For all that, it’s a reward in itself that Club Championships is basically in their backyard. They’ll arrive unseen by all opponents.

Florida United hasn’t played a point against any other team in their pool this club season.3

“I think our opponents are better prepared to play each other, and we see ourselves as the wild card. There isn’t much scouting to be done on us. But, we have been watching film, taking notes, and making adjustments, just like I think every other team does, in our preparation for each team,” said LaRocque.

Being a wildcard could really help against a team like Chicago Machine. United has the athletes to answer Machine’s aerial athletes, and their own tower in Mischa Fresystatter to (if not directly) take on AJ Nelson. They’re shameless when it comes to relying on their stars to make plays. “When you have people like Mischa and Jeremy [Langdon], you have advantages that you need to capitalize on,” said LaRocque.

In a time when teams didn’t prepare as much for this tournament, the advantage of being unknown might’ve bought more runway. But Florida’s top players and styles are recognizable. There’s lot of tape from the AUDL. And it’s been a long year.

As much as the team made strides on the semi-professional field, the real test in Sarasota might be digging deep for enough mental focus to grit a bracket-worthy performance ten months after their first practice. They’ll have Connor Holcombe, James Dahl, and Nathan Vickroy all back for full strength after all three missed Regionals.

Likely Ceiling: Quarterfinals
Likely Floor: Missing the bracket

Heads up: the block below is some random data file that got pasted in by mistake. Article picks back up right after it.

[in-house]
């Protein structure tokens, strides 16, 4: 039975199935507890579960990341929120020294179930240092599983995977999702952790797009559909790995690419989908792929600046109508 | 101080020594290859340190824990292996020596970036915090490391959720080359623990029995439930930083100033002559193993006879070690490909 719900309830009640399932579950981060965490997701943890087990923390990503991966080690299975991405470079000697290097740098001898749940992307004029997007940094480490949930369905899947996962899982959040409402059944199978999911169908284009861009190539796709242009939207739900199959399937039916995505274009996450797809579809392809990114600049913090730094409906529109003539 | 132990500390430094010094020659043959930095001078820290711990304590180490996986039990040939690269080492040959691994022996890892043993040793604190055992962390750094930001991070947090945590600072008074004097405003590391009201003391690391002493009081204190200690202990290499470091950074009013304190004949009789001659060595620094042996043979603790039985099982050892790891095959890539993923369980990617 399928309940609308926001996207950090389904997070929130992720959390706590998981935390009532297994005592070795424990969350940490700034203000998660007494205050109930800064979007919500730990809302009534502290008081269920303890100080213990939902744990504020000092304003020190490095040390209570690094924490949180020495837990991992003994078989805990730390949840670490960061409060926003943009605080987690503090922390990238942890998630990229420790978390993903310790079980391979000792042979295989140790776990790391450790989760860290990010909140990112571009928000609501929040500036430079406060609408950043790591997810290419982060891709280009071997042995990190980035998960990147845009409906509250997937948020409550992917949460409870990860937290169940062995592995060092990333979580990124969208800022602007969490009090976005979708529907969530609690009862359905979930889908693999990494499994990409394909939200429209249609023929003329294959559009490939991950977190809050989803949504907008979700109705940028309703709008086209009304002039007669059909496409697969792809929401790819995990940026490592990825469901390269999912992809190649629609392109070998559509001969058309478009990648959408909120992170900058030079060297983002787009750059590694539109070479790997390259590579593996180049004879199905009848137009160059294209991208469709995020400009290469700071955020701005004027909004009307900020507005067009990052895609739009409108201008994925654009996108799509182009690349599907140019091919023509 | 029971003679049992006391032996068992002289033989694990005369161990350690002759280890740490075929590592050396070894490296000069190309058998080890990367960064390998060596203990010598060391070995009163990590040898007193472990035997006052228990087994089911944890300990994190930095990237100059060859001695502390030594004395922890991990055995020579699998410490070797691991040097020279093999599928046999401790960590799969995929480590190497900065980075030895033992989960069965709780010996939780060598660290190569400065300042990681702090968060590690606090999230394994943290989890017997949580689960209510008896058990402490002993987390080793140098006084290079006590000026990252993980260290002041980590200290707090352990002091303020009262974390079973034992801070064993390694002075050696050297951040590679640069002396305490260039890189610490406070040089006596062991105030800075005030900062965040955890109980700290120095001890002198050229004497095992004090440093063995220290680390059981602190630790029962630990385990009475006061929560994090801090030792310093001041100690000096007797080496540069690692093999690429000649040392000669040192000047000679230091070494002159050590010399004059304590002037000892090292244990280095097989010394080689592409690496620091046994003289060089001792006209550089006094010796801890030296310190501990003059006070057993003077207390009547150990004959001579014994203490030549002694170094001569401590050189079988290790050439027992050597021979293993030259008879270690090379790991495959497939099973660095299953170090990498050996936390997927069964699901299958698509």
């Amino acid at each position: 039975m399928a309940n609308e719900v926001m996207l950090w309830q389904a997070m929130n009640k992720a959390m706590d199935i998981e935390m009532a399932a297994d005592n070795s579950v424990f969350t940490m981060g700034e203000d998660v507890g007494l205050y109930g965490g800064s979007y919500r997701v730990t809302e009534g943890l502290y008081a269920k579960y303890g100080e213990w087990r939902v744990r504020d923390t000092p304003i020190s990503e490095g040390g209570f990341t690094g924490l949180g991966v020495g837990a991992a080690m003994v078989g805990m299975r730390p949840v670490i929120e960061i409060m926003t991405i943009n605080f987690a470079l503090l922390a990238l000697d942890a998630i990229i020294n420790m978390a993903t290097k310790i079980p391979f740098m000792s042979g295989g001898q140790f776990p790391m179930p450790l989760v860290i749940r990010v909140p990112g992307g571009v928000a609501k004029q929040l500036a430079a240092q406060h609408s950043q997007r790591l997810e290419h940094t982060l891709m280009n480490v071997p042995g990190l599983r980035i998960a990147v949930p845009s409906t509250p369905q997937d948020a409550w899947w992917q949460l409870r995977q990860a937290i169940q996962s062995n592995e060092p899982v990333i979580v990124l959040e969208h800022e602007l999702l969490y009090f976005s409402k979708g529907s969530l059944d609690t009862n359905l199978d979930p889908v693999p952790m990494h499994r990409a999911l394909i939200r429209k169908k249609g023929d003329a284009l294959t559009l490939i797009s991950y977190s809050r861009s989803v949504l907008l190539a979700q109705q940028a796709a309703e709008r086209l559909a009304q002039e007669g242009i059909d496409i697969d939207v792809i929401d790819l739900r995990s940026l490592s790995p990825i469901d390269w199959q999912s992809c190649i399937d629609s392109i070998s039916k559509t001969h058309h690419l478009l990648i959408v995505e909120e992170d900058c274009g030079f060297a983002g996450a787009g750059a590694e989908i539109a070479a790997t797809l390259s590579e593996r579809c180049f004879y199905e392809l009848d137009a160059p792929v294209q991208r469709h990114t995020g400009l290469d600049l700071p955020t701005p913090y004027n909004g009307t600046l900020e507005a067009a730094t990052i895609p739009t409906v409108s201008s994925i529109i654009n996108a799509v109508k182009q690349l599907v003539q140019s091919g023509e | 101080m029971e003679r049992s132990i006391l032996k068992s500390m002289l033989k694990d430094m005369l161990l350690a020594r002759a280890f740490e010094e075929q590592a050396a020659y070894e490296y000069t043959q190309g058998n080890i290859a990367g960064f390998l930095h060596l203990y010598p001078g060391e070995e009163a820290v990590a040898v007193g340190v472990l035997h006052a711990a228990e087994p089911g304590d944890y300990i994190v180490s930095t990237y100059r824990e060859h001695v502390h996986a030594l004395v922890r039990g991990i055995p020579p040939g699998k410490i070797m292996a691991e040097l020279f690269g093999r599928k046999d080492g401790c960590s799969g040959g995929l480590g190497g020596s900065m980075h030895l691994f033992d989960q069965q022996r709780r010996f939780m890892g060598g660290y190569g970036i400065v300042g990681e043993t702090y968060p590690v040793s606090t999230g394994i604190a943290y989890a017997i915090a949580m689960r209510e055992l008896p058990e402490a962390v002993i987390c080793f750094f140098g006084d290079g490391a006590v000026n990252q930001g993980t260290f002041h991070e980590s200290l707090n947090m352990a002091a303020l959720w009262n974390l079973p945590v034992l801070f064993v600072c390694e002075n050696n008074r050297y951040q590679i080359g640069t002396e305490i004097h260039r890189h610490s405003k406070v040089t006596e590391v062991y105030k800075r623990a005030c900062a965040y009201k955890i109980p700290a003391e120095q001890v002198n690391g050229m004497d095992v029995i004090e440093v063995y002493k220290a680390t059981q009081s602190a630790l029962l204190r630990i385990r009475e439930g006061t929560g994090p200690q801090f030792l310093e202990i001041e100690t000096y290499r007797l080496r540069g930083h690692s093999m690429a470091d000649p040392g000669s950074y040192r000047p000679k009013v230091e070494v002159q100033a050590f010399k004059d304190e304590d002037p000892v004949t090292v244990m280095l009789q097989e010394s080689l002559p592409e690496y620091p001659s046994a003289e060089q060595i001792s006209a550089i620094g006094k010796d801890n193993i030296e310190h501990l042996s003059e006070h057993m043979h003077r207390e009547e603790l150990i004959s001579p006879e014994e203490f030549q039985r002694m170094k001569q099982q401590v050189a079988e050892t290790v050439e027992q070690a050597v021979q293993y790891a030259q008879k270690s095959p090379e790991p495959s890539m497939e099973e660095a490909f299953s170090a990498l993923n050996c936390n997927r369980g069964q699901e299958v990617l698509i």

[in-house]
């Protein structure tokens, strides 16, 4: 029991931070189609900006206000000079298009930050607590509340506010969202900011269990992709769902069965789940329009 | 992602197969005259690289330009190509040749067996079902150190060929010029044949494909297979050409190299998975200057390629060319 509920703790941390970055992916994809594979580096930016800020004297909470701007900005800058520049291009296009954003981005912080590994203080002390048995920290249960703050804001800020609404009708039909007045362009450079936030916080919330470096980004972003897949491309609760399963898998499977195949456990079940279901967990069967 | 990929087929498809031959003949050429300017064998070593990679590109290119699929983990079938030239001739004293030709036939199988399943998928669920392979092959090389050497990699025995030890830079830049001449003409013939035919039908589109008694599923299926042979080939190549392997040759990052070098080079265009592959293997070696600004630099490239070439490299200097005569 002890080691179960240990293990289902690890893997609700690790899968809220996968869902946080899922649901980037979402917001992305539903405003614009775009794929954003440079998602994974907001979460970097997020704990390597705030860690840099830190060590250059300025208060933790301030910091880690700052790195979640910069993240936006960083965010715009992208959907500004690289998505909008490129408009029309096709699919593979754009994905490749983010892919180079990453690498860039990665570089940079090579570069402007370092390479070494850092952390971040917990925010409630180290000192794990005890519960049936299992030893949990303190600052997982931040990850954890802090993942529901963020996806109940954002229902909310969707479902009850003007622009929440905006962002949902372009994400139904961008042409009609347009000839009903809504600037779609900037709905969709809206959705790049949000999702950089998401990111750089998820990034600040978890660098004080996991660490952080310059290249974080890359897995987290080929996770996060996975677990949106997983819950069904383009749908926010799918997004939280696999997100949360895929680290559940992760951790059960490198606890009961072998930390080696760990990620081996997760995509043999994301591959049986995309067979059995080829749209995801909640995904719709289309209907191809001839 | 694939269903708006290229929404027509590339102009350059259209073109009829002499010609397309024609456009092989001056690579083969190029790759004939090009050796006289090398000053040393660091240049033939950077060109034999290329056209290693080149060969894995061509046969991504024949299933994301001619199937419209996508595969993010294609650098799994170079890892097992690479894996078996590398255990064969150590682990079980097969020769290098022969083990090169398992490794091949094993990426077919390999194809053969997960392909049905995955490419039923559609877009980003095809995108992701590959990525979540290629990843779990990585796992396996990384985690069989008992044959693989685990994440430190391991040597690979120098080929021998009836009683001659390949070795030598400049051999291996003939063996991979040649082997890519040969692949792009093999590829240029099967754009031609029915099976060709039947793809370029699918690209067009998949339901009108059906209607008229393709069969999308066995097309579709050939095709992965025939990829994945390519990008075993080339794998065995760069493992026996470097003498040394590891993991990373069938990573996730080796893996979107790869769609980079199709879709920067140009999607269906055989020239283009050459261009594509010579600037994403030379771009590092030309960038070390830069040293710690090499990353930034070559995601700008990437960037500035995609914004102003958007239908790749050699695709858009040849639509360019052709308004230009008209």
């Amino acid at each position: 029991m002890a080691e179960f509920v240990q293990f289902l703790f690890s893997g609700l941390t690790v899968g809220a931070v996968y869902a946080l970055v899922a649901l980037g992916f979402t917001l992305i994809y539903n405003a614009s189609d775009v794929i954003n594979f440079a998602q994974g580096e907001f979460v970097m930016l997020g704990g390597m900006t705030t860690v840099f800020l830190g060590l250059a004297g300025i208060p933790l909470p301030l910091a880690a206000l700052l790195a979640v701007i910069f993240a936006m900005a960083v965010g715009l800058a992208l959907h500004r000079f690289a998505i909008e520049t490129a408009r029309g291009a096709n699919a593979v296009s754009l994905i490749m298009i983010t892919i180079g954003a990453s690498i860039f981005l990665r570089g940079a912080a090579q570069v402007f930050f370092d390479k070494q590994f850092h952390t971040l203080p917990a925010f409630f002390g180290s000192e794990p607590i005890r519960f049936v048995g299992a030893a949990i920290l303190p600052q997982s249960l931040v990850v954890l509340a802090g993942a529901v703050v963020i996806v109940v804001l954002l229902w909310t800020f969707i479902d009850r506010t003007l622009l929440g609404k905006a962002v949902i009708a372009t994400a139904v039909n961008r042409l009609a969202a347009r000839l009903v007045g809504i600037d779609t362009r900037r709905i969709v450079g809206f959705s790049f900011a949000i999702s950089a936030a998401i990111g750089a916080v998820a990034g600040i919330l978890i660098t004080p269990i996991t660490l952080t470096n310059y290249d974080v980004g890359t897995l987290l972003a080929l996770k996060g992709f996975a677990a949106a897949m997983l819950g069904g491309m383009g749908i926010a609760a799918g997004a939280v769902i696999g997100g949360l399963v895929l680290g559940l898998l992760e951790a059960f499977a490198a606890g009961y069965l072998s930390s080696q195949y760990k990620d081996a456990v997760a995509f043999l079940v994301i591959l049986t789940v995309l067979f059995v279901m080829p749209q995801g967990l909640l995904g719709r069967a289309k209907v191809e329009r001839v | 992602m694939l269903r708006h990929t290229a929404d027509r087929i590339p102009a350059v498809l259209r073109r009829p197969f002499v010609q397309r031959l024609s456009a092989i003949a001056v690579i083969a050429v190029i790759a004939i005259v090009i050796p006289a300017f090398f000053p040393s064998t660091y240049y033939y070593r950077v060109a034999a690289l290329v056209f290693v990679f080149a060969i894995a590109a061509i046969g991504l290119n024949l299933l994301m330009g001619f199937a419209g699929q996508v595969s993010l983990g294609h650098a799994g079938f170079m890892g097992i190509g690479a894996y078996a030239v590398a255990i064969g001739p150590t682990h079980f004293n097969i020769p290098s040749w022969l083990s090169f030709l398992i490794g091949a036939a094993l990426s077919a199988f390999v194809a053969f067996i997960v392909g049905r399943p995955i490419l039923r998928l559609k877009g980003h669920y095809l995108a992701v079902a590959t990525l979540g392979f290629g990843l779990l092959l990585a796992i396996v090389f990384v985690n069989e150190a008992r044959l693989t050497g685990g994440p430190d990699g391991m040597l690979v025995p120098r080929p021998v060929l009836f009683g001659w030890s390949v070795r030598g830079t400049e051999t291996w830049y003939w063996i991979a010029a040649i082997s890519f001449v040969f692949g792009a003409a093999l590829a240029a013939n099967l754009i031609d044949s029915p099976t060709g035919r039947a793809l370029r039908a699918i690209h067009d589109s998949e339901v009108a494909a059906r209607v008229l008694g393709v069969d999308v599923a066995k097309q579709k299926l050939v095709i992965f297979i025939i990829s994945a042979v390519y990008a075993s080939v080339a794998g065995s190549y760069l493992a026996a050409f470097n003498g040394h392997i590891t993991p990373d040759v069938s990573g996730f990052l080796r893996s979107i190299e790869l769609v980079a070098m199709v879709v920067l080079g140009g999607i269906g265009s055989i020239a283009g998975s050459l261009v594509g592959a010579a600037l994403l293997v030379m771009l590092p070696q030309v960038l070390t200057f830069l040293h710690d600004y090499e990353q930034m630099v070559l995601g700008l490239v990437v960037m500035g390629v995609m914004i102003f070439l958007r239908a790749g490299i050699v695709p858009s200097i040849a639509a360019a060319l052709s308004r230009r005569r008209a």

New York PoNY [Pool #4, Overall #14]

The team that is most inseparable from their online presence rounds out the competition in Pool B. But for all the jokes, Pride of New York is still an elite club team, getting it done to earn a bid for the Northeast and win it in postseason play. If it was really all about the jokes, would the team keep battling their way back to the national stage?

“The only way the Twitter contributes to our team identity is that we are a fun group of guys off the field,” said coach Bryan Jones.

There’s talent across the PoNY roster, and they’ve earned some solid wins this season, notably against poolmates Chicago Machine and potential crossover opponent Boston Ironside.

The game against Chicago presents one of the more intriguing games on the Pool B schedule. Along with Jones, PoNY’s solid veteran group is coached by Ben Van Heuvelen and Jimmy Leppert. That makes for an experienced core that is prepared to plan well and play hard, already aware of what works and what doesn’t against the pool’s two-seed.

“We’re a gritty team with good players. We go into every game with a starting game plan and iterate from there on defense. It comes down to the players executing on the field. Machine, Sockeye, Florida are all good teams, and we’ll need to execute to win those games,” said Jones.

As of press time, PoNY is not on track for a national title, but they are an experienced fourth seed with an edge on the competition. As for roster health, we can’t all take ourselves too seriously.

“Everyone is questionable with a sore arm. We had a team bonding sessions by everyone getting their tetanus shots together,” said Jones.

Perhaps they’ll be well-inoculated against opposing strategies and nationals tremors.

Likely Ceiling: Quarterfinals
Likely Floor: Missing the bracket

  1. See: Boston Ironside 2007-2015 

  2. See: Boston Ironside 2016. 

  3. Cue the rehashing of the bid-allocation arguments. 

  1. Simon Pollock
    Simon Pollock

    Simon Pollock is a former Contributing Editor at Ultiworld. He lives in Seattle and started writing for the site in 2014 while living in Baltimore, MD. Email him: [email protected] or tweet at him: @_simonpollock_ .